Less than a decade later, Nero launched a vicious campaign against Christians, killing them in large numbers.[17] Persecution persisted at various intensities and levels for centuries afterward. Harrison writes, “Paul is warning believers against becoming involved in activity that could be construed by the Roman government as encouraging revolution or injury to the state. In that case he is not referring to crime in general. To engage in subversive activity would invite speedy retribution, as the word ‘sword’ implies.”[18]

(13:5) “Therefore it is necessary to be in subjection, not only because of wrath, but also for conscience’ sake.” Paul gives two reasons why we should submit: (1) self-preservation or “wrath” from the government and (2) the distorting effect that this could have on our own conscience. When believers suffer for the sake of Christ, their conscience is clear. Peter writes, “This finds favor, if for the sake of conscience toward God a person bears up under sorrows when suffering unjustly” (1 Pet. 2:19).

(13:6) “For because of this you also pay taxes, for rulers are servants of God, devoting themselves to this very thing.” Again, the “servants” in government are fallible, and our tax dollars are not used perfectly in a fallen world with fallen leader. At the same time, without taxes, governments will collapse, and we will be left with utter anarchy.

Incidentally, in AD 58, citizens in Rome participated in a “tax revolt,” because of Nero’s “custom” tax, which was a “sales tax, customs duty, tolls and so on.”[19] Paul wanted to avoid all of these problems for the Christian community in Rome.

(13:7) “Render to all what is due them: tax to whom tax is due; custom to whom custom…” The term “render” (apodote) literally means “give back.”[20] BDAG states that this term means “to give out” or “to meet a contractual… obligation” or “to give back, return.” Governments give us various accommodations (e.g. paved roads, trash removal, fire fighters, law enforcement, military protection, etc.). It would be hypocritical to benefit from these services without paying for them. Similarly, Jesus taught, “Render to Caesar the things that are Caesar’s; and to God the things that are God’s” (Mt. 22:21; cf. Mt. 17:24-27).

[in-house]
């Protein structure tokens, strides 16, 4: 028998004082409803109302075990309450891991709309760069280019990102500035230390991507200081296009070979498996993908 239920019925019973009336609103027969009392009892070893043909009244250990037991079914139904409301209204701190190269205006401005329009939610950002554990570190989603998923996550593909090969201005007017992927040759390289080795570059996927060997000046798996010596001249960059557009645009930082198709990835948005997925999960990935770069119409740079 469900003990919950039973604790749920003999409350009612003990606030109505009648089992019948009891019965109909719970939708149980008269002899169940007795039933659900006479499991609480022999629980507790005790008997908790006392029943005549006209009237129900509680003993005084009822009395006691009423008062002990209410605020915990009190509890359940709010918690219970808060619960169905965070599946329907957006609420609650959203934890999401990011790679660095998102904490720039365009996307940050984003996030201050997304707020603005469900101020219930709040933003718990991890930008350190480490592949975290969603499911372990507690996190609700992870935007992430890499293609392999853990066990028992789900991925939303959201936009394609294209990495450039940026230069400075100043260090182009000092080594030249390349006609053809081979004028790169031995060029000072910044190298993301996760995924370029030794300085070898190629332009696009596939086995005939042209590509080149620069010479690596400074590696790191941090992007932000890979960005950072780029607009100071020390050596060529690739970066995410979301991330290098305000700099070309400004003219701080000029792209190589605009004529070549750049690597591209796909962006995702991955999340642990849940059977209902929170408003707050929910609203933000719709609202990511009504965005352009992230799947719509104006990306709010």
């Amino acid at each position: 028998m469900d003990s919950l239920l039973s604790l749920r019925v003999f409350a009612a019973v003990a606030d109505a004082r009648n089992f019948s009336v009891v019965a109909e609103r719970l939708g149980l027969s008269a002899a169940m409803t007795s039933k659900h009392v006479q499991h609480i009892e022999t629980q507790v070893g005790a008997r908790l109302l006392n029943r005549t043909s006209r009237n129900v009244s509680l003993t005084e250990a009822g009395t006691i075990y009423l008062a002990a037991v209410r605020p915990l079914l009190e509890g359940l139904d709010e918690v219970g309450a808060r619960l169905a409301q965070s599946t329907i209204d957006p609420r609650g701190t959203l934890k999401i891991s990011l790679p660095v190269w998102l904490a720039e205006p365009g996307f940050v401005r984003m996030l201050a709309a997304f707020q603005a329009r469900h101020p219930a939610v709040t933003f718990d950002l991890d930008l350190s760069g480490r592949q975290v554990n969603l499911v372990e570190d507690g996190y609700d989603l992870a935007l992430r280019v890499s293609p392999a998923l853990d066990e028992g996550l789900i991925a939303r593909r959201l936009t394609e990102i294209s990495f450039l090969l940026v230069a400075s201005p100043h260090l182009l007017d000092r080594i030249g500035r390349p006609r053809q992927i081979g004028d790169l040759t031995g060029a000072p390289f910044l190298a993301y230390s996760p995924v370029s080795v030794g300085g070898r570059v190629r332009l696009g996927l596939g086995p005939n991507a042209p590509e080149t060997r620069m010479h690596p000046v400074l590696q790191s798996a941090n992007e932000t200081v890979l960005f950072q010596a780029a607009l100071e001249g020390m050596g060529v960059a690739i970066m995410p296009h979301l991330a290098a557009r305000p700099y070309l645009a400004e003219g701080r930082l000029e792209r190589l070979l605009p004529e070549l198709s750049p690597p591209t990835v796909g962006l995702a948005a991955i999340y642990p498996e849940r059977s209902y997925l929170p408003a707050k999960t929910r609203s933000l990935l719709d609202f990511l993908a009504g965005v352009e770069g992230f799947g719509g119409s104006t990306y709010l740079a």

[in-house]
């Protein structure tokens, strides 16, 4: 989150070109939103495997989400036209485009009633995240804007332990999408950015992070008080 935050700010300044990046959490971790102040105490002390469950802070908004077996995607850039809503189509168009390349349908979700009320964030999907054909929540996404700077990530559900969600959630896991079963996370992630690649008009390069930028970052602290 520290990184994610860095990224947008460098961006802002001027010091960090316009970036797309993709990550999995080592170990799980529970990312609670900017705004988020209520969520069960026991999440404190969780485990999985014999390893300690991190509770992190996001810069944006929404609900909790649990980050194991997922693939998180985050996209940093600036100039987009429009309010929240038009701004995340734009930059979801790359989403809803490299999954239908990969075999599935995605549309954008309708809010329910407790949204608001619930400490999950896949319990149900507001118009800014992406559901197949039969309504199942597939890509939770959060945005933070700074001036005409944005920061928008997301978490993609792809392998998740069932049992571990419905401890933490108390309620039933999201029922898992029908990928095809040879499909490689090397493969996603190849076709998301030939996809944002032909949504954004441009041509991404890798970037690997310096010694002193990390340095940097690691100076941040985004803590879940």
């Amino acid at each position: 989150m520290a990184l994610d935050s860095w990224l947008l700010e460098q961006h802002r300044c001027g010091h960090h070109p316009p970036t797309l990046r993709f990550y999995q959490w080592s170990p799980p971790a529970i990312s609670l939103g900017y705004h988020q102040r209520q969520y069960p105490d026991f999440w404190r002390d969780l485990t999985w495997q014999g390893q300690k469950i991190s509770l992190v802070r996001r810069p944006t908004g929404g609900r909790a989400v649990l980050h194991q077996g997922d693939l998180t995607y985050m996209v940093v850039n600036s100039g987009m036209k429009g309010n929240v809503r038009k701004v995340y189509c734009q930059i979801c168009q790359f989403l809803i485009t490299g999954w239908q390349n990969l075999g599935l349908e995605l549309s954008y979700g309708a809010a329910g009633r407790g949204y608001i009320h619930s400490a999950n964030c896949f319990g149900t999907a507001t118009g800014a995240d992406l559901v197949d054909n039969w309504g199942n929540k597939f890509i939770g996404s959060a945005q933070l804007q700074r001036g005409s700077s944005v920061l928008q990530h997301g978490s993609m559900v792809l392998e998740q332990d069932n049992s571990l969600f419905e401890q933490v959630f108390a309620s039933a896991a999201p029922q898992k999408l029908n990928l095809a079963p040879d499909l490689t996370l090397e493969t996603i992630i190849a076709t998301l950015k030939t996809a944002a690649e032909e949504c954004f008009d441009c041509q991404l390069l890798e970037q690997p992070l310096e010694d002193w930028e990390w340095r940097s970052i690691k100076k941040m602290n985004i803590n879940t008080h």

“…fear to whom fear; honor to whom honor.” Peter writes that we “honor” the king, but we “fear” God (1 Pet. 2:17). Similarly, Paul writes that believers who do good do not need to “fear” or be “afraid” of the government (v.3). This tacitly implies that we should fear God alone.

[1] Josephus, Jewish War, 6.5.271-73; 6.9.420; 7.5.118; 7.5.138; 7.5.154.

[2] Josephus, Jewish War, 6.3.201-213.

[3] Consider the Priene Inscription—an inscription about Caesar Augustus—which dates to 9 BC. It describes him as a “savior” for the world, because of the pax romana (Roman peace). Consider how subversive Paul’s words are in light of this understanding of Caesar: “Since Providence, which has ordered all things and is deeply interested in our life, has set in most perfect order by giving us Augustus, whom she filled with virtue that he might benefit humankind, sending him as a savior [sôtêr], both for us and for our descendants, that he might end war and arrange all things, and since he, Caesar, by his appearance [phanein] (excelled even our anticipations), surpassing all previous benefactors, and not even leaving to posterity any hope of surpassing what he has done, and since the birthday of the god Augustus was the beginning of the good tidings for the world that came by reason of him [êrxen de tôi kosmôi tôn di auton euangeliôn hê genethlios tou theou],’ which Asia resolved in Smyrna…”

[4] Moo, D. J. (1996). The Epistle to the Romans (p. 806). Grand Rapids, MI: Wm. B. Eerdmans Publishing Co.

[5] Moo, D. J. (1996). The Epistle to the Romans (p. 797). Grand Rapids, MI: Wm. B. Eerdmans Publishing Co.

[6] Moo, D. J. (1996). The Epistle to the Romans (p. 810). Grand Rapids, MI: Wm. B. Eerdmans Publishing Co.

[7] Moo, D. J. (1996). The Epistle to the Romans (p. 809). Grand Rapids, MI: Wm. B. Eerdmans Publishing Co.

[8] See for example Winsome Munro, Authority in Paul and Peter: The Identification of a Pastoral Stratum in the Pauline Corpus and 1 Peter (Society of New Testament Studies Monograph Series 45. Cambridge: Cambridge University Press), 56-67.

[9] Harrison, E. F. (1976). Romans. In F. E. Gaebelein (Ed.), The Expositor’s Bible Commentary: Romans through Galatians (Vol. 10, p. 136). Grand Rapids, MI: Zondervan Publishing House.

[10] This is what Grant Osborne calls a “divine passive.” Osborne, G. R. (2002). Revelation (p. 492). Grand Rapids, MI: Baker Academic.

[11] Moo, D. J. (1996). The Epistle to the Romans (p. 799). Grand Rapids, MI: Wm. B. Eerdmans Publishing Co.

[12] Moo notes that the “praise” is parallel to the “fear” given from secular leaders—not from God. Moo, D. J. (1996). The Epistle to the Romans (p. 800). Grand Rapids, MI: Wm. B. Eerdmans Publishing Co.

[13] Harrison, E. F. (1976). Romans. In F. E. Gaebelein (Ed.), The Expositor’s Bible Commentary: Romans through Galatians (Vol. 10, p. 138). Grand Rapids, MI: Zondervan Publishing House.

[14] A.N. Sherwin-White, Roman Society and Roman Law in the New Testament (Oxford: 1963), p. 10.

[15] See footnote. Osborne, G. R. (2004). Romans (p. 345). Downers Grove, IL: InterVarsity Press.

[16] Moo, D. J. (1996). The Epistle to the Romans (p. 802). Grand Rapids, MI: Wm. B. Eerdmans Publishing Co.

[17] Tacitus, Annals, 15:44; Suetonius, The Neronian Persecution, 64.

[18] Harrison, E. F. (1976). Romans. In F. E. Gaebelein (Ed.), The Expositor’s Bible Commentary: Romans through Galatians (Vol. 10, pp. 138–139). Grand Rapids, MI: Zondervan Publishing House.

[19] Osborne, G. R. (2004). Romans (p. 347). Downers Grove, IL: InterVarsity Press.

[20] Harrison, E. F. (1976). Romans. In F. E. Gaebelein (Ed.), The Expositor’s Bible Commentary: Romans through Galatians (Vol. 10, p. 139). Grand Rapids, MI: Zondervan Publishing House.